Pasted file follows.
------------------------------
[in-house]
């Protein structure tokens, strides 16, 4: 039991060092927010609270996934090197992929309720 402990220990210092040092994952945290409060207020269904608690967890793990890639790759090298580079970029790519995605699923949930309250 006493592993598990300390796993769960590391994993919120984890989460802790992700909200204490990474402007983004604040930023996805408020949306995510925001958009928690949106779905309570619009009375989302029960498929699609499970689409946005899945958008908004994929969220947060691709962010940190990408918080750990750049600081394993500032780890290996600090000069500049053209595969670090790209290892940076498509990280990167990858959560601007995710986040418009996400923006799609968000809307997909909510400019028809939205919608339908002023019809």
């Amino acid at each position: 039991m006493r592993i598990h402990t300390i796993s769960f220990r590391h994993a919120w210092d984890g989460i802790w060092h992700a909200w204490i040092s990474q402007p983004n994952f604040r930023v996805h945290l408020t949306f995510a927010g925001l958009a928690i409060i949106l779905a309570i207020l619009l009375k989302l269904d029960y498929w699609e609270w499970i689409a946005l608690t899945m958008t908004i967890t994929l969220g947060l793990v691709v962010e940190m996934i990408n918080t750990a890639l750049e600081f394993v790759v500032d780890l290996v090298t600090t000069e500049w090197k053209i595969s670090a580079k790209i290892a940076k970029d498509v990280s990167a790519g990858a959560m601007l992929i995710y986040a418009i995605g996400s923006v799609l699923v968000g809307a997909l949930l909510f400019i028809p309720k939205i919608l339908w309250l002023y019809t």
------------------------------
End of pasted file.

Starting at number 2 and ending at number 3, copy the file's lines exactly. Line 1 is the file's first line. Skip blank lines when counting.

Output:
């Protein structure tokens, strides 16, 4: 039991060092927010609270996934090197992929309720 402990220990210092040092994952945290409060207020269904608690967890793990890639790759090298580079970029790519995605699923949930309250 006493592993598990300390796993769960590391994993919120984890989460802790992700909200204490990474402007983004604040930023996805408020949306995510925001958009928690949106779905309570619009009375989302029960498929699609499970689409946005899945958008908004994929969220947060691709962010940190990408918080750990750049600081394993500032780890290996600090000069500049053209595969670090790209290892940076498509990280990167990858959560601007995710986040418009996400923006799609968000809307997909909510400019028809939205919608339908002023019809």
């Amino acid at each position: 039991m006493r592993i598990h402990t300390i796993s769960f220990r590391h994993a919120w210092d984890g989460i802790w060092h992700a909200w204490i040092s990474q402007p983004n994952f604040r930023v996805h945290l408020t949306f995510a927010g925001l958009a928690i409060i949106l779905a309570i207020l619009l009375k989302l269904d029960y498929w699609e609270w499970i689409a946005l608690t899945m958008t908004i967890t994929l969220g947060l793990v691709v962010e940190m996934i990408n918080t750990a890639l750049e600081f394993v790759v500032d780890l290996v090298t600090t000069e500049w090197k053209i595969s670090a580079k790209i290892a940076k970029d498509v990280s990167a790519g990858a959560m601007l992929i995710y986040a418009i995605g996400s923006v799609l699923v968000g809307a997909l949930l909510f400019i028809p309720k939205i919608l339908w309250l002023y019809t």